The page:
some people say that multiple inheritance in java is not needed because we have interfaces or that using singular inheritance can bring the same results as using a multiple inheritance. But that is not the case. Lets take a look at the example I call “The Workbench Example”

say we have a set of users on a server called workbench. Each user has a specific policy according to the group they reside in. the table below shows each user with their group and policy:

USER (last, first)
Policy #

Dillon, Johnathan

Elise, Barbara
Advanced, Machine

Wallace, Mark
Installer, machine

Wcjzoidiy, Romaski
Technical, Advanced, machine

Darhu, Markham

Ackerman, Peter
Technical, Basic

Troitsovskiy, Aleksandre
Administrator, Owner

Lynn-Martin, Samantha
HR, Advanced, Machine, Installer

Spakzy, Allen
Basic, Installer

Plythe-lynn, Brandon
HR, Basic

Lexy, Timothy
Installer, Technical

Dehls, Arthur

Peaton, Borris

Waharu, Usagi

Create a program that sorts he users into their groups. Each user must be able to access all of the functions in the specified group classes (get_class_name, get_id_num, authenticate) and contain a copy of the policy specified. Each policy must contain:

when they can log on,
users applied to this,
apps they can use,
maximum data space avail.

*These can be set at random

Now, in c++, this is easy:

//header 1:

class basic
    //…. code here

//header 2

class user
    //… code here

//attempt to create Samantha Lynn-Martin's user class
// assume the rest of the classes are created
//header 3.

class sam : public human_r, advanced, machine, installer, user
 …. code here

in C++, one can inherit multiple classes, which in this case is needed to accommodate the problem stated. This problem, however is much more complex in java. Java can only inherit one class, but can inherit multiple interfaces. Still, it is not possible to work this problem in java. Now lets apply what people say to why multiple inheritance is not needed in java:

  1. One can just use Singular Inheritance to give the same functionality.

A: No, in most occasions. Take for instance Timothy Lexy, who is both an installation user and a technical user. The installation class can not subclass technical user because that would give base technical users functions that only installation users can have and vica-versa.

  1. One can use interfaces as a substitute to classes when attempting to multiple inheritance.

A. Not exactly. JavaDocs define an Interface as a class where by default, all members are abstract. Therefore each time the interface is called by a class, one has to write the entire function out for all functions, which not only makes the executable bigger and bloated, but gets tedious over time (C++ classes do not have to be purely funcptr's or virtuals). Luckily, this problem has the ref classes containing only 3 functions, so using an interface would not really be a problem, but what happens if the interface has 10 or 20 or even more functions? If this was in the workplace where you had to solve this problem, the user who would be coding in java would be wasting time rewriting the functions for each classes thatr equires the interface.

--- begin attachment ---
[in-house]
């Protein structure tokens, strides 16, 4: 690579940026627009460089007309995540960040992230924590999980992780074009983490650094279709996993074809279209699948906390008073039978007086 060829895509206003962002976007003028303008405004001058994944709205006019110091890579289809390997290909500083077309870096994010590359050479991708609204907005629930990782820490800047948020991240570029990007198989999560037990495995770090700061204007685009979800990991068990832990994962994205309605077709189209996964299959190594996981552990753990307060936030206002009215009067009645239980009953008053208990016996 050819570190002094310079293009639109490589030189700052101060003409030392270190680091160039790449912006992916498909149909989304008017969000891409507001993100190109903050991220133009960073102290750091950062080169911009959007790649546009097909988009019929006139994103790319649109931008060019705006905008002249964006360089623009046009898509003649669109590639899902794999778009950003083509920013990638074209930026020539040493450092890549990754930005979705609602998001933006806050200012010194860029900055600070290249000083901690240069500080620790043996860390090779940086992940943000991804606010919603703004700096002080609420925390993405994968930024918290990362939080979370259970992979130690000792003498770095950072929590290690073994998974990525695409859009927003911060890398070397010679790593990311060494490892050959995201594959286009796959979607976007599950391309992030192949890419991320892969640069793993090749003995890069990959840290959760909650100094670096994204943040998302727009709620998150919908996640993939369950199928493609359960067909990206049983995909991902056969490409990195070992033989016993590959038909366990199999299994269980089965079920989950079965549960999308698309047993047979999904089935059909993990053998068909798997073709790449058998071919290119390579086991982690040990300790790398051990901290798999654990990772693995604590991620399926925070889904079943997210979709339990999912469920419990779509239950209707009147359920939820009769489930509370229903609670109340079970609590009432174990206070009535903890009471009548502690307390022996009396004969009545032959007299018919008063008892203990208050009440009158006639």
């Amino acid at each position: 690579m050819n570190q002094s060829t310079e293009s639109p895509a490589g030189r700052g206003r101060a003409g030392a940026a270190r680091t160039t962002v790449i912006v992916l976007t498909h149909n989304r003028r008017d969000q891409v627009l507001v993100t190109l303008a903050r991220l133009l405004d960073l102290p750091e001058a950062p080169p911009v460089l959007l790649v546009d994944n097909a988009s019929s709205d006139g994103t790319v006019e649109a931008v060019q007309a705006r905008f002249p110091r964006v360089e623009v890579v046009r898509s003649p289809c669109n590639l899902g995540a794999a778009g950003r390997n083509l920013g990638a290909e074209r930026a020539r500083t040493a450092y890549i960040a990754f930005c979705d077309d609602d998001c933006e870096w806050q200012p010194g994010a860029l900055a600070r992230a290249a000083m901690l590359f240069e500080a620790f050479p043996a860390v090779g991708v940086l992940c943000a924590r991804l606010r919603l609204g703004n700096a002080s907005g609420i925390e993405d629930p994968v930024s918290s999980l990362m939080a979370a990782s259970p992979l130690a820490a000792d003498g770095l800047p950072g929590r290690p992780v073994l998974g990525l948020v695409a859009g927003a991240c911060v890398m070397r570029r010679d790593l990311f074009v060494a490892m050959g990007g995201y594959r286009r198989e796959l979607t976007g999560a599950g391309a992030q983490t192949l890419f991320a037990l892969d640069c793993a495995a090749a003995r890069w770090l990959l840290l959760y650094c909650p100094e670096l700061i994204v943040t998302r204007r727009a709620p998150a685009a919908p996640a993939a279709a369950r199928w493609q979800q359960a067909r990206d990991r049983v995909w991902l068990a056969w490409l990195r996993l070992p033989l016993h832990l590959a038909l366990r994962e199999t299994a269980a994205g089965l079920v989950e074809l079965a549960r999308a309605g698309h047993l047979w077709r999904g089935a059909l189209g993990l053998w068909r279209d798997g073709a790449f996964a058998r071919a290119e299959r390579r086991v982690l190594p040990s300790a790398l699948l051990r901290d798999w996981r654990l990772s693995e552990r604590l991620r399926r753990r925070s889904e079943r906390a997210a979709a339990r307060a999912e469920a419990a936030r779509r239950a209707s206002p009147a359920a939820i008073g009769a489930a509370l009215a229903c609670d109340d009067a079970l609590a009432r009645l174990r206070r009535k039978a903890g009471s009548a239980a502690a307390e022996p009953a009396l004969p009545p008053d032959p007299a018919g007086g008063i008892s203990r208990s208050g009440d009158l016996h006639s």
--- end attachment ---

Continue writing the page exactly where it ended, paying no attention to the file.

IMHO, java will at some point have to implement some form of way to extend more than one class (IE. Changing the amount of classes that can be extended, or a better idea: creating a function or operand that can get the functions and variables of a class and allowing the class to run and even override or write the functions obtained from the ref class). Even other OOP languages, like C# or VB .NET can do multiple inheritance with classes, so why not java?

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Yeah, well after spending 20 years doing advanced C++ software design and development, the lack of multiple inheritance in Java drives me nuts! Interfaces are OK, but not the panacea that a lot of java developers think it is... sigh!

I just finished a significant SNMP framework for Java, and the lack of multiple inheritance was a major PITA, and made the resulting work much more complex and difficult than it should have been.

discussing this is just as usefull as discussing why frogs need wings. fact is, Java doesn't support multiple inheritance.
Tandex, when giving reasons why people claim multiple inheritance isn't included, you forgot the two most common ones:

  1. Deadly Diamond of Death - issue
    issume multiple inheritance is possible:

    public class ClassA{
    public void printLine(String toPrint){
    System.out.println("ClassA: " + toPrint);

    public class ClassB{
      public void printLine(String toPrint){
        System.out.printLine(String toPrint){
          System.out.println("ClassB: " + toPrint);
    public class ClassC extends ClassA, ClassB{
      public static void main(String[] args){
        ClassC newInstance = new ClassC();
        newInstance.printLine("from ClassC");

so, when running ClassC ... how would the JVM be able to tell which printLine method you are trying to call?

and, last but not least, the most important reason:

the creators of Java decided not to implement multiple inheritance.

personally, I haven't encountered anything (yet) that would require multiple inheritance, so stating that Java will HAVE to ... I sincerely doubt it.

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